Living Here: You can spot a true Hoodie by the size of his roof rack—it's got to be able to hold skis, bikes, kayaks, and a windsurfer. Locals in the gusty Columbia River Gorge are outdoor fiends who have transformed Hood from a breakfast spot for area pear-growers into Oregon's multisport base camp. Energy is high, both for recreation and entrepreneurship. And while unemployment in Oregon is also high, most folks just figure out how to employ themselves. Catherine Gunnerson and her husband, Fred, both 42, moved their Web-design and photography business, Butterfly Multimedia, to Hood in January. "This was a one-hundred percent lifestyle choice for us, explains Catherine. "I ski, Fred kiteboards. We know freelance programmers who windsurf—everyone is coming up with creative ways to make a living. Housing is steep in Hood itself, but if you cross into Washington, about 10 minutes from downtown, rents start to drop. Year-round skiing is Mount Hood's claim to fame: "It takes about four hours to skin up the southeast face of Hood, says Mark Flaming, 43, a clothing manufacturer who moved his family and business from Costa Rica in 2002. "That's a 6,000-foot drop.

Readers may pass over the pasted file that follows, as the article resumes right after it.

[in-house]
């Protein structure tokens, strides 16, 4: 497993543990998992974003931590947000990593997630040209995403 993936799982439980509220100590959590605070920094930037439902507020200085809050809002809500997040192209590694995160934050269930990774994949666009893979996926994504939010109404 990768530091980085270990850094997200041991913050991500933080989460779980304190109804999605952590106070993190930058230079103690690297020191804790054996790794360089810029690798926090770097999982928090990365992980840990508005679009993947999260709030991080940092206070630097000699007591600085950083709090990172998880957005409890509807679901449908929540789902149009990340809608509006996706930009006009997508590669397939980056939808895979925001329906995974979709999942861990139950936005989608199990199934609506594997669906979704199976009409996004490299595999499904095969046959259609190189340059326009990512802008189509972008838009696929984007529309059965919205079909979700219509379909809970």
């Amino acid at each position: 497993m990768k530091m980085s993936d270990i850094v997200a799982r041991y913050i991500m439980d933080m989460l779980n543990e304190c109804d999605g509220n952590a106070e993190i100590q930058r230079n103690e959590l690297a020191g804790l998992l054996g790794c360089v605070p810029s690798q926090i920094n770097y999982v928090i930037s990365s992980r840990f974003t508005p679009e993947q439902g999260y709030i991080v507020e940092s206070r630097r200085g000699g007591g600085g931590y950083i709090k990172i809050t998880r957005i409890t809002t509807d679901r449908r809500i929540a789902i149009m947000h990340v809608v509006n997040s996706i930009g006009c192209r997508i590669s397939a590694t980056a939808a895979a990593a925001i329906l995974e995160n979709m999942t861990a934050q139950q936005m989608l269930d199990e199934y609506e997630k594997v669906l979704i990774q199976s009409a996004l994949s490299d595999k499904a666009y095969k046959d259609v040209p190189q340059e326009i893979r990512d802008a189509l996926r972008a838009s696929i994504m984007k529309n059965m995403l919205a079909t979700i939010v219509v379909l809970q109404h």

Working Here: If you've got the guts to start your own business but can't remember how to keep decimal points straight, the Oregon Small Business Center at the Columbia Gorge Community College has remedial classes in accounting, software, and running your own biz.
Leaving Here: Portland International Airport is an hour away on I-84. Daily midwinter flights to Chicago and New York start at $300.
Being Here: Hood has been successful at keeping Wal-Mart and other big boxes at bay. Which is admirable, but also means you'll occasionally need to drive an hour west to Portland for supplies.
Skiing Here: 35 miles from Mt. Hood Meadows
Snowfall: 434 inches
Skiable Terrain: 2,150 acres
Vertical: 2,777 feet
Per Capita Income: $17,609
Median rental price: $544
Median home price: $143,100